The PC800 Pacific Coast is a touring motorcycle manufactured and marketed by Honda between 1989 and 1998. Named after California's Pacific Coast Highway, over 14,000 were sold in North America, Europe and Japan, with a three-year hiatus between two production runs. The bike is noted for its single integrated trunk straddling the rear wheel, full bodywork, and distinctive two-tone paint.
According to a 1998 Motorcycle.org article, "when the PC debuted, it was considered a radical bike." The PC800 departed convention with its integral trunk, extensive bodywork and marketing aimed at the "white-collar professional."
"For some people, a road is more than just a strip of pavement connecting where they are with where they want to be. It's the reason for leaving home in the first place. The Amalfi Drive in Italy is a road like that. The Blue Ridge Parkway is too.
And so is Highway 1 in California, that magical ribbon of blacktop that snakes along the very edge of the continent. The place this motorcycle is named for. The Pacific Coast."
Honda Pacific Coast Motorcycle brochure, copyright American Honda Motor Co., Inc.
In addition to naming the PC800 after an important American highway, Honda reinforced the association between the motorcycle and other notable highways of the world; advertising copy from the 1994 Pacific Coast brochure highlighted the famed Amalfi Drive and Blue Ridge Parkway, along with, of course, the Pacific Coast Highway.
Similarly, the name of the lower body color for 1996 model referred to another important road, the Karakorum Highway, the highest international highway in the world.
In contrast to motorcycling advertising that emphasized rebellion or exaggerated masculinity, a 1989 30-second introductory television commercial for the PC800 depicted a couple awakening at a stylish waterfront home. She is seen running on the beach, he is seen showering, lifting his Rolex-like wrist watch from the bedside table, fixing coffee – all with a Honda PC800 next to a grand piano in their elegant living room, the waves crashing visibly beyond. The commercial ended with a single shot of the motorcycle at a very calm (i.e., pacific) shoreline carrying the voiceover: "Introducing the Pacific Coast, from Honda. It is the beginning of a new day."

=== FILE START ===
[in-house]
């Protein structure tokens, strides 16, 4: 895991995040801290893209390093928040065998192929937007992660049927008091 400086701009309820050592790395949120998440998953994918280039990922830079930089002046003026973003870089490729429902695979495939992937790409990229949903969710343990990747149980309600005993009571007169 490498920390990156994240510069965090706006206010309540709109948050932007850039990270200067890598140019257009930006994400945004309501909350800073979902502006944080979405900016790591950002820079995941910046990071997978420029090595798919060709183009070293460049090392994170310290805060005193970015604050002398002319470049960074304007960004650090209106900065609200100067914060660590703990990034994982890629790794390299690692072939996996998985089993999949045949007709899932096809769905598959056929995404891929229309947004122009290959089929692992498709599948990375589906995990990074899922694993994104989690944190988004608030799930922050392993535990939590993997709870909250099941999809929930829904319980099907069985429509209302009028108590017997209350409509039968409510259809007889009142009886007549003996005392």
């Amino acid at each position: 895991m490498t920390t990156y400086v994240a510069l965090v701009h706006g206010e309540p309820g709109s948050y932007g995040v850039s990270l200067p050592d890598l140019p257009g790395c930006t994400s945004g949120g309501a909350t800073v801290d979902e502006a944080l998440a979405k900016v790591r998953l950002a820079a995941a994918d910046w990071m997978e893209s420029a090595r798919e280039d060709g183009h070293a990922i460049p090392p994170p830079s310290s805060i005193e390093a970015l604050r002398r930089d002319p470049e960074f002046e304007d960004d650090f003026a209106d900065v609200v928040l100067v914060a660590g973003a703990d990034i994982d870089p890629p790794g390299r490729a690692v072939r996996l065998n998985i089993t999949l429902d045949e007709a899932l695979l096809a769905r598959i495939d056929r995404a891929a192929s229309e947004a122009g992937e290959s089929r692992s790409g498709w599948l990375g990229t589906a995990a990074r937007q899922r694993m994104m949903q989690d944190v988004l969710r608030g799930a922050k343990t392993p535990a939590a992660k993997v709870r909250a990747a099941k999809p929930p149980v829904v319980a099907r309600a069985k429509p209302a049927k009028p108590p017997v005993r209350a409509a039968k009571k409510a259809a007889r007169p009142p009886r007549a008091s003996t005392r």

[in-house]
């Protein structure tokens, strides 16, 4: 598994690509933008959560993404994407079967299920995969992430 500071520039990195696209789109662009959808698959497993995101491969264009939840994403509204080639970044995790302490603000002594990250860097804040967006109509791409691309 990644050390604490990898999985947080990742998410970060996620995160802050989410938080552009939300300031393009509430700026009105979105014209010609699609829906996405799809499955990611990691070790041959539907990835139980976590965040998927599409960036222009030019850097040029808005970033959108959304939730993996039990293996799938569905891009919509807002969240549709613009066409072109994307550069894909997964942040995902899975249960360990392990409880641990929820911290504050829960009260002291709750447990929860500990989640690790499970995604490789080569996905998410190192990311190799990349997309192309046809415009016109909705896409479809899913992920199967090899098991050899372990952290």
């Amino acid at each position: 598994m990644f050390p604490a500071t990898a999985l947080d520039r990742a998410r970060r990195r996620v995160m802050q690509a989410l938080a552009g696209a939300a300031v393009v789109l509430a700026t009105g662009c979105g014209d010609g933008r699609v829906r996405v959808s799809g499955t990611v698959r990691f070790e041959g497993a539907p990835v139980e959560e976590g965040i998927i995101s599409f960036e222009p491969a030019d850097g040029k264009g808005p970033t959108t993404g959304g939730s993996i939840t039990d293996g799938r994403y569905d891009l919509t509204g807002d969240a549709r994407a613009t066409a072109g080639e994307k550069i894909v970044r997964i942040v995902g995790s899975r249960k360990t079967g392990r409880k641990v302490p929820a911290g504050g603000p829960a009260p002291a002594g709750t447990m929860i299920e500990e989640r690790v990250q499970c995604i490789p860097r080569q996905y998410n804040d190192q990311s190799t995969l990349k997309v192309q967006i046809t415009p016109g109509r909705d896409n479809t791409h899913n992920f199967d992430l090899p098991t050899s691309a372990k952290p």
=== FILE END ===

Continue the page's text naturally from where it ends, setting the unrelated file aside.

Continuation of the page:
Sales over the entire two-part production run averaged under 1,400 sales per year over ten years.
Unlike other motorcycles that offer detachable side or top cases for storage, the PC800 has an integral waterproof trunk under the pillion (passenger seat). The passenger seat is attached to a single trunk lid that hinges upward to reveal two storage areas that straddle the rear wheel — with sufficient capacity to carry "two full-face helmets and two medium-sized gym bags", or "two grocery bags", or "four plastic bags full of groceries, along with a small bag of dog food." The trunk lid is held up by a hydraulic strut and is controlled by a release mechanism under the lockable fuel filler door.
Like other motorcycles with full bodywork, the PC800's plastic bodywork conceals almost the entirety of the motorcycle's mechanical underpinnings — in the manner of a scooter. While routine oil changes do not require panel removal the PC800 owners manual calls for removal and replacement of four panels (two each side) for servicing the spark plugs and seven panels for servicing the battery.
The design of the bodywork includes three vents (visible in the photo above) on each side of the bike to cool the mechanicals: a pair of forward vents on the wheel cowling, a lower vent on each side for the transmission, and two larger vents to accommodate the engine's cooling system.
In contrast to other motorcycles with full bodywork, the PC800's trunk occupies the full unbroken width of the bike's tailend while the front wheel carries a partial cowling, which reverted to an open fender in 1997-1998 model years. For the entire production run, the bodywork featured a lower-body accent color.
Honda outfitted the Pacific Coast as a "low-maintenance motorcycle for daily use" aimed primarily toward first-time motorcycle owners. Riding position is standard or neutral, instrumentation is "automobile-like," switches and controls are large and clearly marked, self-canceling turn signals were included until the 1997 model year along with a seat height of 30.1 inches (760 mm) and an integrated fairing and windshield. 1989 and 1990 models offered an optional AM/FM radio.
The table below outlines production figures, factory paint colors and production notes.
The table uses serial numbers as a basis for estimating production: Official US production bikes carry serial number in the RC340 range, California models carry RC341 numbers, Japanese models carry RC341(J) numbers, and Canadian and European models carried RC342 serial numbers.
MY96-98: no clearcoat above, MY97-98: no clearcoat below, lower color moulded in, not painted.
Magna Red~matte black
Self-canceling turn signals discontinued. Front wheel cowling reverted to fender, minor cosmetic, cost-cutting changes
Magna Red~matte black
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^"The New Gold Standard - Part 2". Honda Media Newsroom. American Honda. 2003-09-02. STYLING. Retrieved 2012-07-01. By October 1997, those sketches had evolved into one finalist. Honda R&D Asaka and Honda Research America both set about creating a 1/8th-scale clay model, an unprecedented step that underscores the project's significance. In February 1998, an internal competition selected the best aspects of the Japanese and American designs, and a final full-scale model was created.
^"Honda Rune Timeline". Archived from the original on July 4, 2008. While all four began as Honda Research America (HRA) ideas and sketches, outside sources-including a master fabricator not connected with motorcycling in any way-were also tapped in order to push the boundaries of design beyond the usual limits.